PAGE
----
Chrispy_ wrote:Oh god, this is so true.
This is why I hate antistatic straps. If you are working on hardware inside your PC, just touch the case so that you're matching the potential of the electronics you're working on. That is actually far more reliable that being grounded at preventing ESD damage.
Well... yes and no. In low humidity conditions static charge can build up quite rapidly, from something as simple as shifting around in your chair. So unless you're touching the chassis pretty darned near constantly, there's still the potential for ESD damage.
Chrispy_ wrote:For what it's worth though, I have loads of kit that is, according to ESD precautions, abused horrifically. RAM modules lying in a draw full of plastic-wrapped stuff, graphics cards and procesors just sitting out on a desk for weeks. Me picking this stuff up to work on PC's after just walking across a carpetted room with rubber-soled shoes without even grounding myself on something first.
To date, I can't think of a single instance where I've killed something. It's all scaremongering by component manufacturers to minimise their risk of damage and RMA rates. The actual hardware is pretty robust against static - let's face it, there are diodes capable of blocking ESD voltages all over the board before you get to sensitive electronics,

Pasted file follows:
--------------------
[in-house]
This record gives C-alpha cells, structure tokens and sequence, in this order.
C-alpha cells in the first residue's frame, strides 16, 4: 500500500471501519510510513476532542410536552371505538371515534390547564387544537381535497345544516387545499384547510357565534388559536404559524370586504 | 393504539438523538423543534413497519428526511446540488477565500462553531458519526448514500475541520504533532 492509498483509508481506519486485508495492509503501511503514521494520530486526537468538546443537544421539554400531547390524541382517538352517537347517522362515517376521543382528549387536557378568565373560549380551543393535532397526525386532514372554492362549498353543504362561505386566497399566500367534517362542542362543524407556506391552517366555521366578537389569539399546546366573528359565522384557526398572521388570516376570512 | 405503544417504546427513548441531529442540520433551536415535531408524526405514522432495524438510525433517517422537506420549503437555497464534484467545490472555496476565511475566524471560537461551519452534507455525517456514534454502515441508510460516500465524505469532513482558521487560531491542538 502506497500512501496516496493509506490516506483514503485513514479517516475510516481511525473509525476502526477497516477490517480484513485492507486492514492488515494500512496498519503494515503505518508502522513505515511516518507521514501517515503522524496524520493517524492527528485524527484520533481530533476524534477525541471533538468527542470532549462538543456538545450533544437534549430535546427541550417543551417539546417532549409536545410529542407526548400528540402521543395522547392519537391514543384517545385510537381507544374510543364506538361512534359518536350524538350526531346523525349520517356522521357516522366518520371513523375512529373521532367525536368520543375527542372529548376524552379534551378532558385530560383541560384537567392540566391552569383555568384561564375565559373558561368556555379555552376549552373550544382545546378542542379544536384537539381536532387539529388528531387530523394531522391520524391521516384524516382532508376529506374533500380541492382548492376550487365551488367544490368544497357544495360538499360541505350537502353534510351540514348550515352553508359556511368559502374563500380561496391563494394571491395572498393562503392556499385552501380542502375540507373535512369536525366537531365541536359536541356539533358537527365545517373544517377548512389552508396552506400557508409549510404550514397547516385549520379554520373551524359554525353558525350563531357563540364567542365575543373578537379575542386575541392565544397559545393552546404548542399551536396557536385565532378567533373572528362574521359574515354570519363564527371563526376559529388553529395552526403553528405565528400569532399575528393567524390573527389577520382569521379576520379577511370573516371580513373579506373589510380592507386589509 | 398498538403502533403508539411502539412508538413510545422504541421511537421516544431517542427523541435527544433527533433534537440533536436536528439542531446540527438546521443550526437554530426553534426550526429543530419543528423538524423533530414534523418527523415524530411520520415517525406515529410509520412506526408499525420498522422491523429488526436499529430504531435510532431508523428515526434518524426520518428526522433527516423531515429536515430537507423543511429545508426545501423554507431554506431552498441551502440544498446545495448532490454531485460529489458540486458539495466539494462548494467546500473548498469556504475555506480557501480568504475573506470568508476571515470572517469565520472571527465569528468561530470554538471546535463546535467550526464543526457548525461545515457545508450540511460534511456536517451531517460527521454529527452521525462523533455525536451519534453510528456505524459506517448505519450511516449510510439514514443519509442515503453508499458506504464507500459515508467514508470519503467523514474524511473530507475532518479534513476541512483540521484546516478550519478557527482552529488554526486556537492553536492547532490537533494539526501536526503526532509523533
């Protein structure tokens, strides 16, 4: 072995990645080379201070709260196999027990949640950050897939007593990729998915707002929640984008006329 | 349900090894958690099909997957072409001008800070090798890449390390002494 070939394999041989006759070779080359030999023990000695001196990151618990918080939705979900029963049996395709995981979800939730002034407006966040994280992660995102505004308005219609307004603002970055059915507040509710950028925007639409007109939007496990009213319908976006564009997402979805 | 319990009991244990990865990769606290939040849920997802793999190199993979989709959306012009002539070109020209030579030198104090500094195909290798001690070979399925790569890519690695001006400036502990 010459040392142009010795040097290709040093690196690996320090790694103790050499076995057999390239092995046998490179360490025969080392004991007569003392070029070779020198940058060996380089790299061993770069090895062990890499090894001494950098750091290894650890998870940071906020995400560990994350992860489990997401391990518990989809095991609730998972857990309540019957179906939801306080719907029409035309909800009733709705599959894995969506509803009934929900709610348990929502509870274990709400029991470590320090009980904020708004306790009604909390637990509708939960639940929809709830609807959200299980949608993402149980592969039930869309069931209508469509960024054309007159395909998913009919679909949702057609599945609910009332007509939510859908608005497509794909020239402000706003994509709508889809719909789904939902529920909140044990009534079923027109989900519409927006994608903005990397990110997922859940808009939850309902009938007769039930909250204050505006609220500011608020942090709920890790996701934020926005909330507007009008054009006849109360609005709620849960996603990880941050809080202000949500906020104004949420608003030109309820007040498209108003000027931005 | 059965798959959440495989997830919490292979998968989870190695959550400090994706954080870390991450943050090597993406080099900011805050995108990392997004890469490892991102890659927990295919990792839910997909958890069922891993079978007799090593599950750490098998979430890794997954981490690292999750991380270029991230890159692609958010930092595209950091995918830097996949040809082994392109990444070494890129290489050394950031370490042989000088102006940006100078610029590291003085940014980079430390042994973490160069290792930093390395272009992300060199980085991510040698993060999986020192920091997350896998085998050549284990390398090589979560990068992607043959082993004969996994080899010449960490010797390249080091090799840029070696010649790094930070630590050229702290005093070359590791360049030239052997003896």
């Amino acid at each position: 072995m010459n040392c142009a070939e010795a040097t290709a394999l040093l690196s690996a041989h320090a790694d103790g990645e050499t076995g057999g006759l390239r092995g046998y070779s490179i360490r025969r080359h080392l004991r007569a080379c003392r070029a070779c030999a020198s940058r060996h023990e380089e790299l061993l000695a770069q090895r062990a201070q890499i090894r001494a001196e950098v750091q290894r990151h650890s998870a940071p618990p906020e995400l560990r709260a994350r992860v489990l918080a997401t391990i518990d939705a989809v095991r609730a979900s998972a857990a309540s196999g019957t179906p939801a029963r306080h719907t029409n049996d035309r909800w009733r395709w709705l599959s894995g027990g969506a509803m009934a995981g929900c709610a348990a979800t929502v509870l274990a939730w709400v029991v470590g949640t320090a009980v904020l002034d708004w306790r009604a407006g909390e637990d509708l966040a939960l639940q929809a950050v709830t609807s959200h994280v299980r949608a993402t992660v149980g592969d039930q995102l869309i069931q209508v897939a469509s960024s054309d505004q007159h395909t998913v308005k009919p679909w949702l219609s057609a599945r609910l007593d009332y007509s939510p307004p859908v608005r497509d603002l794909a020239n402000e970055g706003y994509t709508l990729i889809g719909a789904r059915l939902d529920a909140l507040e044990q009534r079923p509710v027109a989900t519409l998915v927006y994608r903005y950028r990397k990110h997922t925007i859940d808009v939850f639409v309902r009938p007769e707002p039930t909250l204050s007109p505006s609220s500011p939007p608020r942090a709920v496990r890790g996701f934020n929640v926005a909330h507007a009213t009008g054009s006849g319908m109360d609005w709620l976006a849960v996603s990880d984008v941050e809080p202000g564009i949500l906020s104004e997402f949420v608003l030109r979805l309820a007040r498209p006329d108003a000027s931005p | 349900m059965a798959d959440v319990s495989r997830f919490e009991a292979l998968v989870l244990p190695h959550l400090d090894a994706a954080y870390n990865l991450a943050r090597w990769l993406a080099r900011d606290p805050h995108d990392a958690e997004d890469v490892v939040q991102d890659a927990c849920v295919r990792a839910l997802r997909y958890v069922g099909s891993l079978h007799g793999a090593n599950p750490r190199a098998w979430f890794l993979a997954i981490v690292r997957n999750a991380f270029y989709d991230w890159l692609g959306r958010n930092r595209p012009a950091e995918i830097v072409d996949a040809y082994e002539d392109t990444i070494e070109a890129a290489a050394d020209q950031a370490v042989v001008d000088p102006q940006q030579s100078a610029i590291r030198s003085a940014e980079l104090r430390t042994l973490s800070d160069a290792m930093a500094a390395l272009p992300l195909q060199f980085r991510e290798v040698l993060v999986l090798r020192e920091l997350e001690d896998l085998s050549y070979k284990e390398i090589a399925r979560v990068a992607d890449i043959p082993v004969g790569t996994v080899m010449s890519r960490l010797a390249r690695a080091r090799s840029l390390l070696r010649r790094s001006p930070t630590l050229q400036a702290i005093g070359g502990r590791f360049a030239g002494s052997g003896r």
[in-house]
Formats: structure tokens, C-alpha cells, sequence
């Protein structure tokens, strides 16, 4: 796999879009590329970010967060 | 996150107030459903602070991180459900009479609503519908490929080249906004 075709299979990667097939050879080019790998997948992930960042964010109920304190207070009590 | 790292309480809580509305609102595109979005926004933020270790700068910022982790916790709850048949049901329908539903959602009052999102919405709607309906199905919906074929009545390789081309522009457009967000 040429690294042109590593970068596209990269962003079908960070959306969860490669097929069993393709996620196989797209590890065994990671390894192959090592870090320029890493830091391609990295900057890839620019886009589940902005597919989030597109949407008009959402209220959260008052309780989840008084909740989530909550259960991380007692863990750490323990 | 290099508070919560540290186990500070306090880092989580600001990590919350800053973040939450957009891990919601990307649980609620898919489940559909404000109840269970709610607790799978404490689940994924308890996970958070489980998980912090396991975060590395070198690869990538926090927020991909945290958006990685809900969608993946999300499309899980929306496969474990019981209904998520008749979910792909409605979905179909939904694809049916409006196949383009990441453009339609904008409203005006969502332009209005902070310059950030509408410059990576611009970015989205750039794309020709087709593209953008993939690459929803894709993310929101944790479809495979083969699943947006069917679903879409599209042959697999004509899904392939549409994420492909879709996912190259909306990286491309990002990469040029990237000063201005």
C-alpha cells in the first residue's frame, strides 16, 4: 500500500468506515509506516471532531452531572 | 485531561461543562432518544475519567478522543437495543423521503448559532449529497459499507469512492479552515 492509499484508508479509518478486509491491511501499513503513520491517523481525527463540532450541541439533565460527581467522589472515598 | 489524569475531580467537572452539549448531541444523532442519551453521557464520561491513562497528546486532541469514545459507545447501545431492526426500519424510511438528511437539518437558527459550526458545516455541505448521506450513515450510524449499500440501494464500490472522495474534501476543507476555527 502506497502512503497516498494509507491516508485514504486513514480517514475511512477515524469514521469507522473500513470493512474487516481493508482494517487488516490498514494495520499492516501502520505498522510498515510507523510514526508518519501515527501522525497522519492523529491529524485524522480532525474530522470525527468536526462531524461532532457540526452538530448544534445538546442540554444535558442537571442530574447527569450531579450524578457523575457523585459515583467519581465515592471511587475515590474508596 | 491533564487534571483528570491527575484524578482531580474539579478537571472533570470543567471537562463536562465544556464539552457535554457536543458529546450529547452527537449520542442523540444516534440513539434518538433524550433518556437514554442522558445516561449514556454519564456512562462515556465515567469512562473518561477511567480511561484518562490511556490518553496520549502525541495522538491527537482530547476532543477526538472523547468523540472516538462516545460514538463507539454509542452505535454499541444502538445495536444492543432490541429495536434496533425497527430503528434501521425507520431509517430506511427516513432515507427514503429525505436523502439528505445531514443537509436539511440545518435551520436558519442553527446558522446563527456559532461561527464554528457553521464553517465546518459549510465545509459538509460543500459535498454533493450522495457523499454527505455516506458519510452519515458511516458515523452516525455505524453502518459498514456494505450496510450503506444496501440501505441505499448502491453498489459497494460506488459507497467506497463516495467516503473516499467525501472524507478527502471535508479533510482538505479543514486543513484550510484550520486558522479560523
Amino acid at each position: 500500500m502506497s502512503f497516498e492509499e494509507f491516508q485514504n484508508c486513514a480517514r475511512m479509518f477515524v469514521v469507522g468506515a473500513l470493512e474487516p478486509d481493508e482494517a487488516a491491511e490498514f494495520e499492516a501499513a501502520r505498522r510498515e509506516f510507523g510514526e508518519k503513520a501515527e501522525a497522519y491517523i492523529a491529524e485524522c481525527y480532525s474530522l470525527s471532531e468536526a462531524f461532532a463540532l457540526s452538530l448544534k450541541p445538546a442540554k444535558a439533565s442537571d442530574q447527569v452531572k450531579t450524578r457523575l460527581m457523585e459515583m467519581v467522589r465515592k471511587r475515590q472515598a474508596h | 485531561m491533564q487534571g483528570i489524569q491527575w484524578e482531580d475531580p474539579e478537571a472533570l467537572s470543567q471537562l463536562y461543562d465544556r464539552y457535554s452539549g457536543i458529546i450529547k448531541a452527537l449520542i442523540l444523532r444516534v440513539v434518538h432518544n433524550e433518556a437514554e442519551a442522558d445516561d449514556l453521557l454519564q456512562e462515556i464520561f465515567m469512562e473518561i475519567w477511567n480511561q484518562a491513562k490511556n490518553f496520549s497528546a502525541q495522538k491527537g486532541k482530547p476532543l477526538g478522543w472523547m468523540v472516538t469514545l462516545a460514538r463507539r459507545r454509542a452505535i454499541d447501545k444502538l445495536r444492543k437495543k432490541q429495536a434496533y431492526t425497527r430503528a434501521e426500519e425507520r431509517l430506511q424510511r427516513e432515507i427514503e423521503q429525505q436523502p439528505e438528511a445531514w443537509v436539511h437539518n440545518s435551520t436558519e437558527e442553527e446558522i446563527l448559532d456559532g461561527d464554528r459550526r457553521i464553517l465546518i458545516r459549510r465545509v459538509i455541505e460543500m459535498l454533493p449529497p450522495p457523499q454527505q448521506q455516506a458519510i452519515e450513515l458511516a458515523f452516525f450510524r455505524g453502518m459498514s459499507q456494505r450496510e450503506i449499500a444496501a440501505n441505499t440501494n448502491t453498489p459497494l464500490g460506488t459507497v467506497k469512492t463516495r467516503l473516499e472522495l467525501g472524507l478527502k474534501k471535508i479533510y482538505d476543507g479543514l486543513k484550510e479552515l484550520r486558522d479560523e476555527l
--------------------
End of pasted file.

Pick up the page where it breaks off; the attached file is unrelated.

Not all ESD damage is immediately apparent. CMOS gates can sustain partial damage that doesn't kill the chip outright, but causes it to no longer meet spec and/or die prematurely at a later date. Yes, there are protection diodes on most PCBs; but these are typically only used on external signal pins. Individual chips have internal protection diodes too, but these provide only partial protection.
Chrispy_ wrote:and almost everything is covered in heatsink/heatspreader these days anyway.
Only if you're talking high-end GPUs with heatsinks on both sides of the PCB. Most other expansion cards, motherboards, HDDs/SDDs, etc. still have a lot of exposed components and traces.
Last winter, I killed a mechanical keyboard simply by sitting down in my chair and reaching for the keyboard. Just as my fingers were about to touch the keys, I felt a spark arc from my finger into the keyboard, somewhere near the Enter key. The discharge killed both of the Shift keys, and the USB port the keyboard was connected to. (It turns out the RK-9000 has a dedicated row in the switch matrix which is used just for the Shift keys, and the sense line for that row got fried...)